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Compare RV rental insurance
Fill in possible gaps to your rental’s protection or search for all-inclusive deals.
Do I need insurance for an RV rental?
It depends on the RV, what coverage the rental company offers and what your car insurance covers. In most cases, the camper will come with insurance coverage built into the rental. Your car insurance company might also extend some coverage, like liability for towing a travel trailer. Other insurers will cover rental RVs on a separate specialty policy.
In any case, ask what coverage the rental company includes, then call your car insurance company to see if it covers any unprotected areas. To make sure you’re fully covered, consider buying extra insurance to fill in gaps. Be sure to take pictures of the RV once your purchase insurance to ensure you aren’t held accountable for any damages you don’t cause.
What coverage comes with my rental?
If you book with the right rental company, you’ll have ample RV coverage built into the price. Coverage you might see includes:
- Liability. Your rental should come with at least the minimum insurance your state requires. Some rental companies offer extended liability coverage of up to $1 million for the renter and owner.
- Comprehensive. Some rental companies cover the RV for damage caused by a storm, vandalism, fallen tree limbs or similar accidents.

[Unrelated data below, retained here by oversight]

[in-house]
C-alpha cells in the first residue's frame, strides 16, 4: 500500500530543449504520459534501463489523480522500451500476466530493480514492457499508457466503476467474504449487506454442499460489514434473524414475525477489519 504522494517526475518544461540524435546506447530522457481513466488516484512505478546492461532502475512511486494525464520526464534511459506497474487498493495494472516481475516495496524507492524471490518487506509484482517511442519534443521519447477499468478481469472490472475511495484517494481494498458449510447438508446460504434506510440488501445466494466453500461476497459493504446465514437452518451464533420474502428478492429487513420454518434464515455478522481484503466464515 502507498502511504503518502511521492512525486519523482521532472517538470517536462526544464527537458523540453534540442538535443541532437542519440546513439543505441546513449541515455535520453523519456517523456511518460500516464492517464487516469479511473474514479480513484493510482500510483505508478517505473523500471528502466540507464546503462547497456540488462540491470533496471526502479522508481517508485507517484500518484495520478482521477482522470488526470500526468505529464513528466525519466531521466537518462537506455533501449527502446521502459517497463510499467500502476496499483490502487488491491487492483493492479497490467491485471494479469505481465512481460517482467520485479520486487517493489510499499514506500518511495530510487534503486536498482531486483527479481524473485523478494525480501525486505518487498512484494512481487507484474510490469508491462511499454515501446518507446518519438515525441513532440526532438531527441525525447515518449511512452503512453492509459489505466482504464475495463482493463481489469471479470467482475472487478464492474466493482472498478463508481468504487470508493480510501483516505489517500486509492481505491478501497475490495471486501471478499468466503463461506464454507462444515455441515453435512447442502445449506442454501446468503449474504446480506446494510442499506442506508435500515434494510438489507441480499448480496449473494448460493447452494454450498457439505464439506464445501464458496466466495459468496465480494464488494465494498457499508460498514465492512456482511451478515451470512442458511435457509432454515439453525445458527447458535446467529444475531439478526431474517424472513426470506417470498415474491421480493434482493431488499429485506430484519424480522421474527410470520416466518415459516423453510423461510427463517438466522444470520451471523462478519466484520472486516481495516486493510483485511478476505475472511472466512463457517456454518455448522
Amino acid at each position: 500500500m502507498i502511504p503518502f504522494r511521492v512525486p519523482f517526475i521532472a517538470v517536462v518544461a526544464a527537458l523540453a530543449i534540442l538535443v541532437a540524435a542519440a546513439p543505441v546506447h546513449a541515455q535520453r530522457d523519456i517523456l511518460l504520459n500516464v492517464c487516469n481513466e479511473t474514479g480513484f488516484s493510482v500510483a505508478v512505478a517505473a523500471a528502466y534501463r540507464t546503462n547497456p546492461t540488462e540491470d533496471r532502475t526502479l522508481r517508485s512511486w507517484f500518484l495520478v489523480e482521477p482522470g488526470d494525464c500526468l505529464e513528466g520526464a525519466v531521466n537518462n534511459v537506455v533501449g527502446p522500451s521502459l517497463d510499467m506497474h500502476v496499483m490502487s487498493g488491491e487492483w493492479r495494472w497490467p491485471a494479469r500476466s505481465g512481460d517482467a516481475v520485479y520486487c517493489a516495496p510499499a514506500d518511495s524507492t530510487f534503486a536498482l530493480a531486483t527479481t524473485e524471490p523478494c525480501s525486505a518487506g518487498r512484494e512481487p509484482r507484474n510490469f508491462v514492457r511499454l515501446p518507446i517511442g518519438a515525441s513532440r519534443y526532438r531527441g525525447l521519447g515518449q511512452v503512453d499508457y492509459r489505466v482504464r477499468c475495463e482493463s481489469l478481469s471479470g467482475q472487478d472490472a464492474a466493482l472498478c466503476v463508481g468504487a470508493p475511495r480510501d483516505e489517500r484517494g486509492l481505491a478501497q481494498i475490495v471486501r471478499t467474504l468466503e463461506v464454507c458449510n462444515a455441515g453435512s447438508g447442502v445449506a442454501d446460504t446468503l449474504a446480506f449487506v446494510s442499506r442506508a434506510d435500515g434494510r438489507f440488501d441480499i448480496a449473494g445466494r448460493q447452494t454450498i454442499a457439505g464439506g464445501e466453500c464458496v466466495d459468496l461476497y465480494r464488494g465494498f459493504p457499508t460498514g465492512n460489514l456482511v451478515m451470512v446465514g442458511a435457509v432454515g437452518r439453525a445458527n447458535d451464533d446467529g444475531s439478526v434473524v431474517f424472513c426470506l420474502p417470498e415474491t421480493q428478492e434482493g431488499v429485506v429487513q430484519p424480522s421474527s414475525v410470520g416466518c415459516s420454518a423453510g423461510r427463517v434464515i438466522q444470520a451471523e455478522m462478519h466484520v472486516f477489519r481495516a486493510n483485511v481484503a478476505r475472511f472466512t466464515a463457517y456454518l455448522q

- Collision. This protects the RV, travel trailer or camper if you damage it while driving the vehicle. Some companies make this protection optional.
- Roadside assistance. Since renters may travel long miles in their vacation home on wheels, most companies offer 24/7 support for peace of mind.
Temporary coverage to consider buying
If the rental company provides limited protection, consider adding:
- Supplemental liability. You might opt for higher liability limits if the rental company only offers the state minimum liability, which may not cover damage or injuries in a severe accident.
- Collision. You’ll need this coverage to cover RV repairs if you damage it while you’re on the road.
- Trip interruption. You can add protection to pay for lodging, meals or extra transportation if your trip gets interrupted by an accident.
- Personal belongings. If you’re traveling with expensive personal items, consider buying separate coverage if your home or renters policy has low limits on personal belongings, travel exclusions or won’t cover valuables. Otherwise, your current insurance may be sufficient.
How much does RV rental insurance cost?
You might pay an extra $30 to $60 per day for RV rental insurance. That cost goes down if the rental company includes coverage for free or if your car insurance covers the rental or offers a temporary RV policy.
Costs of renting an RV vs. buying an RV
Renting an RV is cheaper than buying one unless you’re an avid camper. Two weeks of RV rentals might cost $4,000 per year. However, owning a small travel trailer could cost over $6,000 per year assuming you pay the trailer off in five years.
|Cost||RV rental||RV purchase|